While most of the attention over the past couple of years has been focused on the investigation into the 2016 election being conducted by Special Counsel Robert Mueller, it’s starting to look like the U.S. Attorney’s office for the Southern District of New York (SDNY) will be the team of prosecutors that winds up causing the greatest legal headache for President Donald Trump.
Last year, the SDNY issued subpoenas related to the 2016 Trump inaugural committee. Among the crimes mentioned in the subpoenas were conspiracy against the United States, false statements, mail fraud, wire fraud, money laundering, and violations of campaign finance and inaugural committee laws. CNN is even reporting that federal prosecutors in Manhattan are interested in speaking with executives from the Trump Organization.
And those crimes, former U.S Attorney Joyce Vance notes in an article she wrote for The Daily Beast, suggest the SDNY is looking to charge Trump’s company under the racketeering statutes found in federal law. Racketeer Influenced and Corrupt Organizations Act, also known as RICO, she explains:
“Makes it a crime for any person associated with an enterprise to participate, directly or indirectly, in the conduct of the enterprise’s affairs through a pattern of racketeering activity.
“The penalties for violating RICO are heavy–up to 20 years in prison and forfeiture of the proceeds of the racketeering activity.”
Translation: Donald Trump and other top executives in the Trump Organization (i.e. Don Jr., Eric, and Ivanka) would be facing 20 years in prison and the entire company could be seized by the feds and sold, with the proceeds going to the government in recompense for the crimes committed.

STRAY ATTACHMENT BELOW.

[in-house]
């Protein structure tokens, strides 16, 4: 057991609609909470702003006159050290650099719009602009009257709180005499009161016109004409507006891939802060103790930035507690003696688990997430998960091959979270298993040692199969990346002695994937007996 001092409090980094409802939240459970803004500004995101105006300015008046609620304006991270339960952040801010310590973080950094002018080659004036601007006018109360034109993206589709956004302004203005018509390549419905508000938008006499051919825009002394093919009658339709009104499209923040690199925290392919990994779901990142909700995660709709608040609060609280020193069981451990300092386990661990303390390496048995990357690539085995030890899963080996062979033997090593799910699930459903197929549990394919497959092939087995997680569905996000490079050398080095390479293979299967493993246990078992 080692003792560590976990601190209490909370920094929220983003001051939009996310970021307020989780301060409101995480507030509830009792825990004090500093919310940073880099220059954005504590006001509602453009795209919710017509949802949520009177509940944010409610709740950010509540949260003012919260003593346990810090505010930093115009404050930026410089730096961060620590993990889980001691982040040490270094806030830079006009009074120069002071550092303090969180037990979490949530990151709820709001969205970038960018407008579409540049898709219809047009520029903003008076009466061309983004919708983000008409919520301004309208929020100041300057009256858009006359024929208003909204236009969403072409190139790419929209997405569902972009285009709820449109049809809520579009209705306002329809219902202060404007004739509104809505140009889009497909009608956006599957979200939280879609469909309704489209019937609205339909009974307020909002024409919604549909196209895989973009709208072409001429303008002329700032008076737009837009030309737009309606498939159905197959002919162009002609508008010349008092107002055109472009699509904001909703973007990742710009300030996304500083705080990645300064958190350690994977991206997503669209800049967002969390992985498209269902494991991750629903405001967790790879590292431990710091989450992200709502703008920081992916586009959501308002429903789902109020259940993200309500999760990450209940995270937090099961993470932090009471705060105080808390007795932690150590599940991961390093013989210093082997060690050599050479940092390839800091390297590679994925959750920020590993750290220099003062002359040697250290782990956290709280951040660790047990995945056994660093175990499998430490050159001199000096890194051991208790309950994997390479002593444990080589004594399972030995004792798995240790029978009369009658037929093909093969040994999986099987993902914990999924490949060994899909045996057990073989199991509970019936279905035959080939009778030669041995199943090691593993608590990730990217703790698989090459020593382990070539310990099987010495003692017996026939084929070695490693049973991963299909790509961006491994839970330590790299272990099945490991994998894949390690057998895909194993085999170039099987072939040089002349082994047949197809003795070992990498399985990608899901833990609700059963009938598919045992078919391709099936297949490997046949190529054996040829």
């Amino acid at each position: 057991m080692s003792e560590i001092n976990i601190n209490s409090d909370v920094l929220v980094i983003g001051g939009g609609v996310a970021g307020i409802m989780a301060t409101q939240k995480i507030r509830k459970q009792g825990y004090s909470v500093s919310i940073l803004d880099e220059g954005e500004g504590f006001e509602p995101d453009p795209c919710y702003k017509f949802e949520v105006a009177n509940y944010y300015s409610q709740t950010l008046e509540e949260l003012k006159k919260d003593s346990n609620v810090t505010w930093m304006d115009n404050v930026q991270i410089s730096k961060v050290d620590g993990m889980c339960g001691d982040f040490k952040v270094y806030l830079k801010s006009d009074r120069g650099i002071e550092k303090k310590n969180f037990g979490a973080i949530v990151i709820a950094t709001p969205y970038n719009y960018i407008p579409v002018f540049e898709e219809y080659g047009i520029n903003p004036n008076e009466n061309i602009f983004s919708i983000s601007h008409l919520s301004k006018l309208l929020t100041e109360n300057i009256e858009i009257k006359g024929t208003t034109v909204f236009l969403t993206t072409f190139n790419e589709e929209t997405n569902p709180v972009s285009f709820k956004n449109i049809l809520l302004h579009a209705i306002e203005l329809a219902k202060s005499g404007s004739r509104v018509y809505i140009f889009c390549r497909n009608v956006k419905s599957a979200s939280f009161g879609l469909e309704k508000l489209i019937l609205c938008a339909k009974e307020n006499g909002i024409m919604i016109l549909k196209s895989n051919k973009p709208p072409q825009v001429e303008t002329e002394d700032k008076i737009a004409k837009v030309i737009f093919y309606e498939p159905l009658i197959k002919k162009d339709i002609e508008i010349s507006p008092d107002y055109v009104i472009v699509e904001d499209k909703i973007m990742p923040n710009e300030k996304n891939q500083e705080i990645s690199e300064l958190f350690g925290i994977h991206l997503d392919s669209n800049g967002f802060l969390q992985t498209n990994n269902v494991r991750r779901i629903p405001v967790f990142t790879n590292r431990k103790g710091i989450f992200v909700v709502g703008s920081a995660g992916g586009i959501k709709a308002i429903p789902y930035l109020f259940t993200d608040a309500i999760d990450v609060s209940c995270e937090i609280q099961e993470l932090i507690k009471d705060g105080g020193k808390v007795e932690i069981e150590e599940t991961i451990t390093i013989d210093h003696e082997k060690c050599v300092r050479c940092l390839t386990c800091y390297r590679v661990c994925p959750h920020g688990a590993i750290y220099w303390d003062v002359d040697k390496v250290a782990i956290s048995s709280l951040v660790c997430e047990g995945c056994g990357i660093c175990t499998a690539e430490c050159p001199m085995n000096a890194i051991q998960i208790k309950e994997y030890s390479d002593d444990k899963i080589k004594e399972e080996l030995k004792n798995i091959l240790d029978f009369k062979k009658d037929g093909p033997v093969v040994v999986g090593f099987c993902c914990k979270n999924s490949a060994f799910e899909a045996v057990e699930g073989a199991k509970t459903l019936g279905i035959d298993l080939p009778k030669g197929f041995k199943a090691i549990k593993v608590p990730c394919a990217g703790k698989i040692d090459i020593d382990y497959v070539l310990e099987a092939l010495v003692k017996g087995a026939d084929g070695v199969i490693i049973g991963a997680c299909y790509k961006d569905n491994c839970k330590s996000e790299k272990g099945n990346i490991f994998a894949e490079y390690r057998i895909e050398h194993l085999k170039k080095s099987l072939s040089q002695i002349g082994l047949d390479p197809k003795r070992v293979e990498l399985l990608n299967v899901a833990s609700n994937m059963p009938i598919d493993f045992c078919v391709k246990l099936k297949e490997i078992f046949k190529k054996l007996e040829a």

In the past, Vance goes on to note, she was skeptical when legal experts raised RICO in connection with Trump or his company, but the SDNY subpoenas have changed her mind:
“Now that the Trump inaugural committee or the Trump Organization may be targets of SDNY’s investigation, however, the theory does not seem so far-fetched. Either one of those Trump entities could potentially be considered an “enterprise” for purposes of a RICO charge, if the evidence supported it.”
And while it may not be possible to indict a sitting president, Vance concludes, that restriction doesn’t apply to his company:
“Even if SDNY follows the Justice Department policy that a sitting president cannot be indicted, nothing prohibits the Trump Organization or Trump’s associates from being indicted.”
Imagine it for a second: Trump leaves office flat broke. His company has been seized and sold off, with the funds going to the U.S. Treasury. And once he’s no longer president, he too can be indicted, tried, and placed in prison.
So if Trump thought things were bad with Mueller on his trail, they just got much worse.